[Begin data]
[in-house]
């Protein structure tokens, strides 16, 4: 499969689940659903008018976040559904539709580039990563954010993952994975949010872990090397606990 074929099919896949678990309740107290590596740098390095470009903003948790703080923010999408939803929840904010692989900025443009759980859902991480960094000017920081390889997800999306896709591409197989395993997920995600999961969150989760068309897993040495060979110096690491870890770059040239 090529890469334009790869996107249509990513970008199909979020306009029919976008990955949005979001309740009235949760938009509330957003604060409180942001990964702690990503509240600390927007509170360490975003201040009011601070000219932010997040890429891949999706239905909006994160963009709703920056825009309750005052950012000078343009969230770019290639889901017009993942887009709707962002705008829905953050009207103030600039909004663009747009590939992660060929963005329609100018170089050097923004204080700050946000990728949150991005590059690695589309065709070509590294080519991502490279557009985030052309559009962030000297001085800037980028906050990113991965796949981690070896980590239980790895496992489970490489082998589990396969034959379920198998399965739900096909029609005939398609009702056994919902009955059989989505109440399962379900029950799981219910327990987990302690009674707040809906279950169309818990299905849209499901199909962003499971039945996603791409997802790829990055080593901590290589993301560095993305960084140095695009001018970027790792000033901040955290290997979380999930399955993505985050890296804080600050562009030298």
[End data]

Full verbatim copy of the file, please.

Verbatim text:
[in-house]
């Protein structure tokens, strides 16, 4: 499969689940659903008018976040559904539709580039990563954010993952994975949010872990090397606990 074929099919896949678990309740107290590596740098390095470009903003948790703080923010999408939803929840904010692989900025443009759980859902991480960094000017920081390889997800999306896709591409197989395993997920995600999961969150989760068309897993040495060979110096690491870890770059040239 090529890469334009790869996107249509990513970008199909979020306009029919976008990955949005979001309740009235949760938009509330957003604060409180942001990964702690990503509240600390927007509170360490975003201040009011601070000219932010997040890429891949999706239905909006994160963009709703920056825009309750005052950012000078343009969230770019290639889901017009993942887009709707962002705008829905953050009207103030600039909004663009747009590939992660060929963005329609100018170089050097923004204080700050946000990728949150991005590059690695589309065709070509590294080519991502490279557009985030052309559009962030000297001085800037980028906050990113991965796949981690070896980590239980790895496992489970490489082998589990396969034959379920198998399965739900096909029609005939398609009702056994919902009955059989989505109440399962379900029950799981219910327990987990302690009674707040809906279950169309818990299905849209499901199909962003499971039945996603791409997802790829990055080593901590290589993301560095993305960084140095695009001018970027790792000033901040955290290997979380999930399955993505985050890296804080600050562009030298």